Women who have accused former President Bill Clinton of sexual misconduct joined others calling for Sen. Al Franken, D-Minn., to resign as they stormed his office Wednesday.

Juanita Broaddrick, Kathleen Willey, and Leslie Millwee can bee seen in a video, shared on social media, entering Franken’s office on Capitol Hill. The senator faces several allegations of sexual misconduct.

“We are at Al Franken’s office, and we’re hoping that we get to see him,” Broaddrick said prior to entering the office.

“I don’t think we’ll get anywhere, but at least we can say we were here,” Willey said.

The group departed the Capitol Hill office after police officers appeared.

The controversy surrounding Franken started earlier this month when Leeann Tweeden, a radio host and former sports commentator, publicly accused Franken of forcefully kissing her when the two were practicing a skit as part of a USO tour in the Middle East in 2006.

She also said Franken groped her while she slept on the flight from Afghanistan after the tour ended. A photo was released that shows Franken, then a comedian, touching Tweeden’s breasts while she was sleeping. Other women have come forward since then with further allegations of sexual misconduct.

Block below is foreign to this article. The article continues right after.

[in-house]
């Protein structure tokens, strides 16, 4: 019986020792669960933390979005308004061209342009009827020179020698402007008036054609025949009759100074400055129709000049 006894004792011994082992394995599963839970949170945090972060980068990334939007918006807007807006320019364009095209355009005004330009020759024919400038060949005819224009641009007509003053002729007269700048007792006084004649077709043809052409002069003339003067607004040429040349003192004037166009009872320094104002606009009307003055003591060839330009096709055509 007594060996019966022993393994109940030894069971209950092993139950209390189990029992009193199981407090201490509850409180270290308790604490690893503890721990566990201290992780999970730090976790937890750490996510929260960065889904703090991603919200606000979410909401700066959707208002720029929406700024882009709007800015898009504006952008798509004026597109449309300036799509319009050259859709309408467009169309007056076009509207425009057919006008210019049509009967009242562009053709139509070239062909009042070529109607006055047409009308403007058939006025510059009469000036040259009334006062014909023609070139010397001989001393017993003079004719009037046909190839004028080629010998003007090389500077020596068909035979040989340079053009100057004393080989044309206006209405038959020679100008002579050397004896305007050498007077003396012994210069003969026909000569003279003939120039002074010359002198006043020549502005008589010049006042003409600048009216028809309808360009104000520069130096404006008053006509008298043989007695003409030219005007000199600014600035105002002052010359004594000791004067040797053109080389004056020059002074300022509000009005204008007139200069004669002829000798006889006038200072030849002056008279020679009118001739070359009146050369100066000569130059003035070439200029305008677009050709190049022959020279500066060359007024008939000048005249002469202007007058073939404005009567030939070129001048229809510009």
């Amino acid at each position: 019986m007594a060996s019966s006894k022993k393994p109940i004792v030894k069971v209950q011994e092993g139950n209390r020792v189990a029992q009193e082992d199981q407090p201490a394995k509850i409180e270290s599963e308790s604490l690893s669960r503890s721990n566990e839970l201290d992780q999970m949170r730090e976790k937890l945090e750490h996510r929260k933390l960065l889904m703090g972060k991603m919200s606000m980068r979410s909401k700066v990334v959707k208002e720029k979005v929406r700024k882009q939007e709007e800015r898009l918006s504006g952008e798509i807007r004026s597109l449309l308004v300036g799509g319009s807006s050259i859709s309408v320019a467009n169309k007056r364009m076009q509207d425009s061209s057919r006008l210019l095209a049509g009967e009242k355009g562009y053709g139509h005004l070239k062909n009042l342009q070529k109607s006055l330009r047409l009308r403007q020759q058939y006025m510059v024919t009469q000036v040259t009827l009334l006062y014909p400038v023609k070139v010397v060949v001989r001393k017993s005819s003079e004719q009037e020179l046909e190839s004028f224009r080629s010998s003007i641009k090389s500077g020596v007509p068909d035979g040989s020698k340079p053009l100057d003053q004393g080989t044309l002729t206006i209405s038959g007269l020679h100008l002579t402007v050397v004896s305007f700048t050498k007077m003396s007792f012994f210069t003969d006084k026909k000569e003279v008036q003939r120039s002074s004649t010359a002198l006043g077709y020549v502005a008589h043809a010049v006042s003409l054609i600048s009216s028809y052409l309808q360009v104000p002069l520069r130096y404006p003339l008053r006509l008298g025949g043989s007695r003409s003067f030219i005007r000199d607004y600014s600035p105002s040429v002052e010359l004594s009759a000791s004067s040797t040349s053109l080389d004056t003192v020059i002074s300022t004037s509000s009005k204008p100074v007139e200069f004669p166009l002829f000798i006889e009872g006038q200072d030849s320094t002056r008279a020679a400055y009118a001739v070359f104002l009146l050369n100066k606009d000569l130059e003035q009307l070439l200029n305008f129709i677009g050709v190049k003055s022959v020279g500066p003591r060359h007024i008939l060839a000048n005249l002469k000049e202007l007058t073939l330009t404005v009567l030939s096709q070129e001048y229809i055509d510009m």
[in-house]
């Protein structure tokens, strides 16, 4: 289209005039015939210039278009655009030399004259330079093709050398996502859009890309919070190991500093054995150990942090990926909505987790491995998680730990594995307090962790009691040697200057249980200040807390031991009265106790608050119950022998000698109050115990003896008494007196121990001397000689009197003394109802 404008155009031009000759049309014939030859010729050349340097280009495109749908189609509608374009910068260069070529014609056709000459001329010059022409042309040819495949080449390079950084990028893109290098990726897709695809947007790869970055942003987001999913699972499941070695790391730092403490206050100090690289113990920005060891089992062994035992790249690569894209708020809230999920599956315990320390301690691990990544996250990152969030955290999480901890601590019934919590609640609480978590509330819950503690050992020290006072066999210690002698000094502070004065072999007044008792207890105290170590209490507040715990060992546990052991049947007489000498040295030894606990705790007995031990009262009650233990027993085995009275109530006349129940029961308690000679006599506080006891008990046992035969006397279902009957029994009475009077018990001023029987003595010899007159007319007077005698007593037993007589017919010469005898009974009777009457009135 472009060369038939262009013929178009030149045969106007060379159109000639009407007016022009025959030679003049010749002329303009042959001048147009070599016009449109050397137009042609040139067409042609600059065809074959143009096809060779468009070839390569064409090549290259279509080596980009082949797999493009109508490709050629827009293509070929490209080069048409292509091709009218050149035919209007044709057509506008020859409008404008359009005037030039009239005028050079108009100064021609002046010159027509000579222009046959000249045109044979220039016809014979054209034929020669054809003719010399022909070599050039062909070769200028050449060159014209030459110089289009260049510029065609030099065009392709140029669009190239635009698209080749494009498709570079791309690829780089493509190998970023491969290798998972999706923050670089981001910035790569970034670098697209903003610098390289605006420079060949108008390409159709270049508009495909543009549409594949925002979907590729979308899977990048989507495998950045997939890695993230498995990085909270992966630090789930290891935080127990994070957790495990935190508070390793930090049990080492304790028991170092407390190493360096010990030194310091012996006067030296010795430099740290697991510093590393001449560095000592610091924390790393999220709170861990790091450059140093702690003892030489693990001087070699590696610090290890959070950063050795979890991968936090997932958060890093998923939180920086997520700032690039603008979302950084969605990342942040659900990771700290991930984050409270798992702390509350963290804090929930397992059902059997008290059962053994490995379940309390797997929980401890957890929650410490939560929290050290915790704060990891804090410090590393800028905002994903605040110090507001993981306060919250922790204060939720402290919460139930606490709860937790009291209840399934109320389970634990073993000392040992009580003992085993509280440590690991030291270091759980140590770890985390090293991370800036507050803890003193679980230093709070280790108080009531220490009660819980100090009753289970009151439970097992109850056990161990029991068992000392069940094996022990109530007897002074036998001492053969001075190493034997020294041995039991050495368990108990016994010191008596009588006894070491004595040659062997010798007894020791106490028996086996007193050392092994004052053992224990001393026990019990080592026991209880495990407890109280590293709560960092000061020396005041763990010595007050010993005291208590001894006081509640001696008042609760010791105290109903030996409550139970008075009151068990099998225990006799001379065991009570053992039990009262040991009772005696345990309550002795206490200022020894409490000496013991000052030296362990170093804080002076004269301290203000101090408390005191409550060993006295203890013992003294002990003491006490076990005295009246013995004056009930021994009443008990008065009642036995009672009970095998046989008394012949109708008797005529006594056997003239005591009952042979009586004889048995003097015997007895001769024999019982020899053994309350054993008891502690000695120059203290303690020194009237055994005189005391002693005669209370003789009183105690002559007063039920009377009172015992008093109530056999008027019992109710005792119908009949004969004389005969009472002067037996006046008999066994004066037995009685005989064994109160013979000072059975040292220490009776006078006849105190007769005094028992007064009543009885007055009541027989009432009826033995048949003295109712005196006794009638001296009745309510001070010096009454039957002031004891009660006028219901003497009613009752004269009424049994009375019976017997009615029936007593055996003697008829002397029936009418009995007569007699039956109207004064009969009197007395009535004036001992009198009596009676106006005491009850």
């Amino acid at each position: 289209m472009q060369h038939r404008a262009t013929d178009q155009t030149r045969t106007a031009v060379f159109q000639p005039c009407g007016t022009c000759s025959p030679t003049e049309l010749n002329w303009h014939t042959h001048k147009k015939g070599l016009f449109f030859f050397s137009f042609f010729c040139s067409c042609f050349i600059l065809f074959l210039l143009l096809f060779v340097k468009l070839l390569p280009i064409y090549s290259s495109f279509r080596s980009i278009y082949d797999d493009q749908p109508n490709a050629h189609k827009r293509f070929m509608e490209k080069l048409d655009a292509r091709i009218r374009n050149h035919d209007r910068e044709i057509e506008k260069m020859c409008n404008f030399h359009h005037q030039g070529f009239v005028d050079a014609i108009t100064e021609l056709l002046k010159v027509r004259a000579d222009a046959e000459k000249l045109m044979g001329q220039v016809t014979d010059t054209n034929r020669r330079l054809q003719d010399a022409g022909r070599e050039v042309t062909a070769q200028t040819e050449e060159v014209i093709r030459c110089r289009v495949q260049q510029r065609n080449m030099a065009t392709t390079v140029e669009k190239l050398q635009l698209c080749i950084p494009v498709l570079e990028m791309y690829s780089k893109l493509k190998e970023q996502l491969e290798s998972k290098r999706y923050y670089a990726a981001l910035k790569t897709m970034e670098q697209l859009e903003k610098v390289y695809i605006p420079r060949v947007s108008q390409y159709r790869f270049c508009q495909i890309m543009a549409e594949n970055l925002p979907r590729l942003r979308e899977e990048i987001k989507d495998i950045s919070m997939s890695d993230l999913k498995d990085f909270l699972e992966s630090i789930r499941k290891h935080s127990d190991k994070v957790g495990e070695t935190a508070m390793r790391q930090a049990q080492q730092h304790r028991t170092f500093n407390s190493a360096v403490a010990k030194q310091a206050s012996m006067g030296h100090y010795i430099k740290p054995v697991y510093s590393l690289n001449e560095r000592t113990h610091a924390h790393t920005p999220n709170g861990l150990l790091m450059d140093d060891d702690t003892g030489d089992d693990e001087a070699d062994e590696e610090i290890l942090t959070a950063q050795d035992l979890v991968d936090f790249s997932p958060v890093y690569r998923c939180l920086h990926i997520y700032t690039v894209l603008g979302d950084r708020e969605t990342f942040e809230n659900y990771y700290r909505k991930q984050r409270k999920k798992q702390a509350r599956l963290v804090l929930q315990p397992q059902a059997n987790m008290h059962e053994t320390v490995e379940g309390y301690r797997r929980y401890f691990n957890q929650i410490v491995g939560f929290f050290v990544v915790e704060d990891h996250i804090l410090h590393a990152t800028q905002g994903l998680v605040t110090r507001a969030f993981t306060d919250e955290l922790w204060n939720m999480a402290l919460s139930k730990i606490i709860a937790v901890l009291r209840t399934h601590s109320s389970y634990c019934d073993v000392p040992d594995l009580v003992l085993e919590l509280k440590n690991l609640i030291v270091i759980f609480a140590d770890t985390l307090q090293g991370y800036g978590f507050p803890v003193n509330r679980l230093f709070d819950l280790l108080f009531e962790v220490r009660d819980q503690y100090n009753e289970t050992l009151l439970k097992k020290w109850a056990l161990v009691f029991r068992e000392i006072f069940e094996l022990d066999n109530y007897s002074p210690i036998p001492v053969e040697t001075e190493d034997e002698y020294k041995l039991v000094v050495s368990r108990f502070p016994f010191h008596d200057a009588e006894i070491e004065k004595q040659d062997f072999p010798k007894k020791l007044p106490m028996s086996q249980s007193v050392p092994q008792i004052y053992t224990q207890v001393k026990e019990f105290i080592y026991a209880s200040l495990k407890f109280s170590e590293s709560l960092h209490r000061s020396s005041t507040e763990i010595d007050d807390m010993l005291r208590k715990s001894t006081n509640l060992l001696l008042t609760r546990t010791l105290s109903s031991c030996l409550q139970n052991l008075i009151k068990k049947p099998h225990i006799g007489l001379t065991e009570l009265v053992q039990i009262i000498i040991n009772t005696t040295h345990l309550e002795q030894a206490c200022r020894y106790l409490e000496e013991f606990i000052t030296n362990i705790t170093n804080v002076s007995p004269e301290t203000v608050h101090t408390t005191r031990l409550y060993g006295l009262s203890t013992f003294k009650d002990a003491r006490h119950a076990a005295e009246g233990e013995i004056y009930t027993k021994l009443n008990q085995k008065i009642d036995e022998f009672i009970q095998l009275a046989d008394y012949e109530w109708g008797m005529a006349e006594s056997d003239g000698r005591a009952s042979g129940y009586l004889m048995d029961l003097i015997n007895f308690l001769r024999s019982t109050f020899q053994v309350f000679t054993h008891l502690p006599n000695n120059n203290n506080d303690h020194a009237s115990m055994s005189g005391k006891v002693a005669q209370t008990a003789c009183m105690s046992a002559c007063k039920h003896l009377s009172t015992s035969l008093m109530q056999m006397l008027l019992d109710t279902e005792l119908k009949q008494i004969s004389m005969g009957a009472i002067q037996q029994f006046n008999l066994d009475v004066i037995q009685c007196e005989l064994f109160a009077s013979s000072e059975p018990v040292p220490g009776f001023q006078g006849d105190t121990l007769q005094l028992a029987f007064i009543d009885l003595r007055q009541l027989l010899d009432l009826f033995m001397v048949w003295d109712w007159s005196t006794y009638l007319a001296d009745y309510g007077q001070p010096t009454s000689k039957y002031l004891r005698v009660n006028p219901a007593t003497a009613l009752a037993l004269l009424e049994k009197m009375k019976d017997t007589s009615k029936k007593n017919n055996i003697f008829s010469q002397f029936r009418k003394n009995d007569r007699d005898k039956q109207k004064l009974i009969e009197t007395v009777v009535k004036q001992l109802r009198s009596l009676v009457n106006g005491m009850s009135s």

Broaddrick, Willey, and Millwee held a news conference earlier Wednesday in which they called on Franken and Rep. John Conyers, D-Mich., to resign from their posts. Conyers is also facing several allegations of sexual misconduct.

“I’m here to demand the resignation of Al Franken and John Conyers,” Willey said. “They are not sorry. Their apologies are weak. The only reason they apologized is because they were caught.”

Additionally, they requested the millions of dollars that are spent on covert settlements for cases of sexual harassment against lawmakers from congressional employees to stop.

“I’m tired of paying Bill Clinton’s pension for what he did to me and all of these other women. I know there are many, many more like me,” Millwee said.

Franken apologized and said he is “ashamed” of his behavior earlier this week, but did not signal he will resign. Conyers has refuted the allegations but has stepped down from his position as ranking member of the House Judiciary Committee.